“Nicola Loder has facilitated childrens’ photography projects before, on several occasions working with marginalized groups, including kids from low socio-economic and non-English speaking schools and kids from the Royal Victorian Institute for the Blind. Indeed she chose these groups with purpose, to consider the role of photography in highlighting certain communities most often occluded on the basis of an incapacity – making the invisible visible, making those who cannot see visible to us, giving those without the means of expression a language we can understand – in many ways, reversing the polarity of familiar concepts, disrupting our conventional understanding.

In teaching blind kids especially, Nicola told me she felt like she was disappearing. Not surprising, I guess, when you try to describe the camera, the lens, optics, focus, framing, composition. When your identity or your role as a photographer dissipates along with the explanatory power of these foundation terms and concepts. And practical demonstrations must at first seem frustratingly pointless.

That profound experience seems to have led Loder to use photography in reverse, as the means to decompose images; to utilize Photo­shop’s algorithms, not to augment or highlight certain attributes in her portraits she ultimately took of these kids, but return images to an undifferentiated field of static, the digital correlate to the original photochemical chaos, the entropy of raw silver halides, which the ‘irrefutable sun’ miraculously sorts into resemblance. In short, to unphotograph the kids somehow, commensurate with their dis­ability and her own disappearance in the workshops.

But it’s not just Loder who has had the experience of disappearing. It’s a profound sensation shared by many and for different reasons, and Loder has collected different accounts of the experience which illustrate the further registers in which one may ‘disap­pear’; from spiritual attainment in transcending physical reality to out of body transcendental near-death experiences, from relief at escaping a difficult situation, to feelings of terror as a child abandoned, or worse, abducted, from the social isolation and alienation of teenagers and adults, to a freedom or liberation from social constraint and physical containment, wanting to leave behind an unhappy circumstance or just wanting to be magically, wonderfully invisible.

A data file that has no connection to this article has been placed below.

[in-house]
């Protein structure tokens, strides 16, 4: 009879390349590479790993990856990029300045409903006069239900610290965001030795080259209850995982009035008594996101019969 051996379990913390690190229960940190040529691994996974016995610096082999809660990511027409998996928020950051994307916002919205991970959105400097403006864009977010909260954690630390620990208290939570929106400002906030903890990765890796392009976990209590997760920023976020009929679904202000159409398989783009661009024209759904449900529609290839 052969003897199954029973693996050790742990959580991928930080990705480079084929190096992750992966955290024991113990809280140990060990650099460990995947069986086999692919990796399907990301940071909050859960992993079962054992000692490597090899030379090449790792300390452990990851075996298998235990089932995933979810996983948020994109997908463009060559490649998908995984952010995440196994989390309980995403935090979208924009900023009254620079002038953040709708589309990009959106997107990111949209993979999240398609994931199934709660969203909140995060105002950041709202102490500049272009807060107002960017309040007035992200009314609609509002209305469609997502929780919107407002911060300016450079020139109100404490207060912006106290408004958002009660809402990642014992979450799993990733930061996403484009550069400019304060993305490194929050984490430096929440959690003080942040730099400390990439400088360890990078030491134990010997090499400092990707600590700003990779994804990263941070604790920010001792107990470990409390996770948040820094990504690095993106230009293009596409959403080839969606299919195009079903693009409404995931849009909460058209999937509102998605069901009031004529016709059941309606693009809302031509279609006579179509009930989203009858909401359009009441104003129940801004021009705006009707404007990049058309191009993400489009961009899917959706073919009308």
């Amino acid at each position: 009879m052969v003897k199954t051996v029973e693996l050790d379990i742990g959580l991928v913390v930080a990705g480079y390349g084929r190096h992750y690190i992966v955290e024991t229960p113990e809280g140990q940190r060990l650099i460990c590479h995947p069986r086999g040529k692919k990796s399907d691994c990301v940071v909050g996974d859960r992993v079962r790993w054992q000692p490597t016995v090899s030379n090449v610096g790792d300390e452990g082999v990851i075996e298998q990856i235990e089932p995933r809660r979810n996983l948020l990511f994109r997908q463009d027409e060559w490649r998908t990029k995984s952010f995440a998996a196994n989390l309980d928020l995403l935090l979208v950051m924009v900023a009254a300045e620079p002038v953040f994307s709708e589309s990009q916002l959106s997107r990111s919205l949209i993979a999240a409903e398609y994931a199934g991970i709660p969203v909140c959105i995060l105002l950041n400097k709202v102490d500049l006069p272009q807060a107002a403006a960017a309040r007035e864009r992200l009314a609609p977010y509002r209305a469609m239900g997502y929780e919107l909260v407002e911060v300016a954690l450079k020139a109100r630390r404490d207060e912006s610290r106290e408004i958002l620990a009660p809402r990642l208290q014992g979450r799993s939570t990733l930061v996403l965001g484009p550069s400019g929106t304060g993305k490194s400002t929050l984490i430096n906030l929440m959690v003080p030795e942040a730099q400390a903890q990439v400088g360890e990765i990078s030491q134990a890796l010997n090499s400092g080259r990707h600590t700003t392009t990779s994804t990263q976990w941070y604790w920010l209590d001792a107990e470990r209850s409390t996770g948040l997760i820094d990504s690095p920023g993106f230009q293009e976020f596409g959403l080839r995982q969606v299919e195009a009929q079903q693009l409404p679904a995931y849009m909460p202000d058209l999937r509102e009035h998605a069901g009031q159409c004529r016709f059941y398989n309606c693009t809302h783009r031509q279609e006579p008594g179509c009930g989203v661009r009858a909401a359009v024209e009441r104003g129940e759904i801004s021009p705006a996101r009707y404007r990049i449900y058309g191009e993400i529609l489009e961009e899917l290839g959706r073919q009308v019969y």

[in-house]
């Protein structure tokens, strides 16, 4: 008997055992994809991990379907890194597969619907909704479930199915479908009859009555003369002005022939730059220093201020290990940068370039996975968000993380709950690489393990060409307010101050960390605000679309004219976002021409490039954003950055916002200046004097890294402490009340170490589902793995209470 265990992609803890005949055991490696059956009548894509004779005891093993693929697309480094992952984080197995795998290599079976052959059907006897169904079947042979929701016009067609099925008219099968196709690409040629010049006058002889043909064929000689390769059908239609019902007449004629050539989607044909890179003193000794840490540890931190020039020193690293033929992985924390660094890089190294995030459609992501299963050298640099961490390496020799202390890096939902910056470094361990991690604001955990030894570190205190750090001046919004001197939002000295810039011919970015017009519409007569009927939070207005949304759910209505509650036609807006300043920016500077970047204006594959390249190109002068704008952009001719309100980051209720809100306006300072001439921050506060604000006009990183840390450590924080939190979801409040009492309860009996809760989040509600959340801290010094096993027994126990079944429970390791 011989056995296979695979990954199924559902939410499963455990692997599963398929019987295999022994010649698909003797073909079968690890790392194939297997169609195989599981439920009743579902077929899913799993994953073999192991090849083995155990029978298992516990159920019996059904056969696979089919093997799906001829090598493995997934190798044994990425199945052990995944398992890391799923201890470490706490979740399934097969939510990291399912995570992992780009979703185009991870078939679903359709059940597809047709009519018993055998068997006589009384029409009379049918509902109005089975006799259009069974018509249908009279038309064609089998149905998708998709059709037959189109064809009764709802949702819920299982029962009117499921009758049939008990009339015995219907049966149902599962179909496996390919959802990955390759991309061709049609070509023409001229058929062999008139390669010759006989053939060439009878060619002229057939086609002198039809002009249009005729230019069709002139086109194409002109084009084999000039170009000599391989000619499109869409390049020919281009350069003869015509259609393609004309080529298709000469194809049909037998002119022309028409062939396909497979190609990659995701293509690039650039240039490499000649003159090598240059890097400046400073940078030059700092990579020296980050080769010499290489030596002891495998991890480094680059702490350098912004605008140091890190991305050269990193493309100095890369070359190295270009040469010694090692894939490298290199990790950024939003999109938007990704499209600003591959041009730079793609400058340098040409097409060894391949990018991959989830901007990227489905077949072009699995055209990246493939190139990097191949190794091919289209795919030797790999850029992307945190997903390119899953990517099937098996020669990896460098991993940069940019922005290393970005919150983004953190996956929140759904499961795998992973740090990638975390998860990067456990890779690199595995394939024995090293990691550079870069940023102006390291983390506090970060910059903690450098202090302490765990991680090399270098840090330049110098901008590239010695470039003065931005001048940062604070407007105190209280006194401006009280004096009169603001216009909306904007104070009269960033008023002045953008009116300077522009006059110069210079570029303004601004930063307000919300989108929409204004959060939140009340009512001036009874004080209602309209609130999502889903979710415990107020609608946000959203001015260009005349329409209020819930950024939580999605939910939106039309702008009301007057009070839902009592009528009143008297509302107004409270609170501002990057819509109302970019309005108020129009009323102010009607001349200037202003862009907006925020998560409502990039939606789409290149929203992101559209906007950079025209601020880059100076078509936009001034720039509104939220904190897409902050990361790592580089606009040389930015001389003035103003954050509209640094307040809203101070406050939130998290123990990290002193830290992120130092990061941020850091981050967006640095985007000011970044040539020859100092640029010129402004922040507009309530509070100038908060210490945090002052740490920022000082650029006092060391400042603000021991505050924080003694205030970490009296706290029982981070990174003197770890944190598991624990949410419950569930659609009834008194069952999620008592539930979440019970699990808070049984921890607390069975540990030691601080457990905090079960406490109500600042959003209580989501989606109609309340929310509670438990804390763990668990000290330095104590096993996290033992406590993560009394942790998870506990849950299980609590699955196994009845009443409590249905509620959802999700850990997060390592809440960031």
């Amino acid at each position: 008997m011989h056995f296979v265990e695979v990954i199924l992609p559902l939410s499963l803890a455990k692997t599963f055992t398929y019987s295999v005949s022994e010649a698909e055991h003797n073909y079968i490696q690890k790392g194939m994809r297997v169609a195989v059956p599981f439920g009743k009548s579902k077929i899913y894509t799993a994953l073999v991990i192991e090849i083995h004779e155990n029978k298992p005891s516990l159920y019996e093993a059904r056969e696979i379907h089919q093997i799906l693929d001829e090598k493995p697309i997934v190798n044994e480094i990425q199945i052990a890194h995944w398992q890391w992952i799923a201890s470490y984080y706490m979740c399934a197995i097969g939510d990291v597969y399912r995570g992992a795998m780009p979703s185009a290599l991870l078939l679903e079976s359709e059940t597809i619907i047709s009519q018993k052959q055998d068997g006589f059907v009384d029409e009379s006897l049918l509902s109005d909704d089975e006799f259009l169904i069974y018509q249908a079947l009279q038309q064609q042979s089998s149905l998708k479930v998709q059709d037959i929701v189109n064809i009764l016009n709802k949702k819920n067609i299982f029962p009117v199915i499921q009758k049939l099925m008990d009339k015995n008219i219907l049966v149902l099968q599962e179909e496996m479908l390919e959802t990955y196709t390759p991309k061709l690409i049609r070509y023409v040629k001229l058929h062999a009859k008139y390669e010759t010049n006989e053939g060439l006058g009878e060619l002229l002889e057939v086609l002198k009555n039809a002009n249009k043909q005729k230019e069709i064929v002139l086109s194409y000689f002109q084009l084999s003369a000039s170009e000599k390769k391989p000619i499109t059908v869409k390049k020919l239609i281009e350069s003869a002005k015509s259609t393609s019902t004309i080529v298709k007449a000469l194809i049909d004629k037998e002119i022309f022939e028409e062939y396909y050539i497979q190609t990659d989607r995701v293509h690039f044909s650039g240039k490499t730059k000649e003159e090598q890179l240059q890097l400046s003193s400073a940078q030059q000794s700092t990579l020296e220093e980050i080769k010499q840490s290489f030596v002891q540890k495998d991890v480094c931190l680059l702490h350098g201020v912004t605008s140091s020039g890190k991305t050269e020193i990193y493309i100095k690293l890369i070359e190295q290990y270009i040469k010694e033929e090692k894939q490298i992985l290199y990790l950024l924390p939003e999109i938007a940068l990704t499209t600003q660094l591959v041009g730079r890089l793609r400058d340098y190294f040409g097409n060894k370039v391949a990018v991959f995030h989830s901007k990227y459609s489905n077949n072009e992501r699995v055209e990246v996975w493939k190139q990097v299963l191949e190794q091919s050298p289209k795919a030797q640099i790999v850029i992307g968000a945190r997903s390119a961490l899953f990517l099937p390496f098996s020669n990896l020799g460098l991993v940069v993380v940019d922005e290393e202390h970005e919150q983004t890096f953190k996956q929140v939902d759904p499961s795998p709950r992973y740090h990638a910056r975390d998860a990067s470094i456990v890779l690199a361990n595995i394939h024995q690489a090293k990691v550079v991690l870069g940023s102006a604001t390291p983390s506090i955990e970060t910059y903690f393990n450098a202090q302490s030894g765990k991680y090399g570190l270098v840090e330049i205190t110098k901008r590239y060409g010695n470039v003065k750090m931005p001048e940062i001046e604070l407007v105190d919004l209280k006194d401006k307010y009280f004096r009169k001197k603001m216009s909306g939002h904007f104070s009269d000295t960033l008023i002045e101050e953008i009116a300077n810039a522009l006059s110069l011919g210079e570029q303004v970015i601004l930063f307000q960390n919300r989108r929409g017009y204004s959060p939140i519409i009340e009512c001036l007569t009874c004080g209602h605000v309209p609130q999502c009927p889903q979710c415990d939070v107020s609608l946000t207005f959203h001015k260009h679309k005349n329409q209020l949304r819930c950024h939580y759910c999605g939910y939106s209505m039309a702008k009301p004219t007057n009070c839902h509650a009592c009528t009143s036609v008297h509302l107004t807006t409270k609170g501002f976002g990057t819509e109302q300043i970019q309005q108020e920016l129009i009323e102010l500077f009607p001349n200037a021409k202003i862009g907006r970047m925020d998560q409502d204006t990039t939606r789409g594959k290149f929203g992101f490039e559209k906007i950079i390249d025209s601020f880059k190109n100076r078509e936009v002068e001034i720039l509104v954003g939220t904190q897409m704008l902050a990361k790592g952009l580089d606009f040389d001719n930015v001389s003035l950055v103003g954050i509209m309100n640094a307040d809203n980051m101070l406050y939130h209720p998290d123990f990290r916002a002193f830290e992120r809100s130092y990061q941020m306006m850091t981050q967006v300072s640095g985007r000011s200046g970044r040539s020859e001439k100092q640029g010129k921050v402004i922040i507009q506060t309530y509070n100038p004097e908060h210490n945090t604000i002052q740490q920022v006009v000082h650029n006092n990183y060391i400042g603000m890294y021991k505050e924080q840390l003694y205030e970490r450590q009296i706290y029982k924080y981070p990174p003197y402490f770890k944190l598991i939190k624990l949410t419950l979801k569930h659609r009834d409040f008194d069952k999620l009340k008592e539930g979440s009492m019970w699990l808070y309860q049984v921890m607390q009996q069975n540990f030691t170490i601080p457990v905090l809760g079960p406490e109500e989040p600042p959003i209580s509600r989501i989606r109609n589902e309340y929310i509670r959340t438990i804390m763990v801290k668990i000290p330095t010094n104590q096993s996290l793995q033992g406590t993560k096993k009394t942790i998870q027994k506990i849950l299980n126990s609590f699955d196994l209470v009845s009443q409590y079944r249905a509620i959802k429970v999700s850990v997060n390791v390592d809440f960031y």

Practically speaking, there’s considerable interest in – and information on – how to disappear, especially in America. In 2008 artist Seth Price published How to Disappear from America, excerpted text from found sectarian tracts, paranoid rants and helpful DIY tips to assist anyone wishing to get off the grid without a trace (burn your credit cards, dump your car, hide your tracks, grow your own, etc) including great suggestions about where to go (motorcycle hangouts, punk rocks groups, new age dance studios, soup kitchens, churches, and homeless shelters).

But Loder’s more interested in the personal, individual experience of disappearing. She asked for photo-portraits to accompany people’s descriptions of disappearing, from which she has seemingly excised each subject, using Photoshop as she did before with the blind kids, leaving a whorl of digital effect in the vacant space within their outline, set in high relief against a lounge-room, or a yard, or other family members. Yet on closer inspection this is perhaps a matter of transformation, since ‘disappearing’ may be very different from ‘deletion’.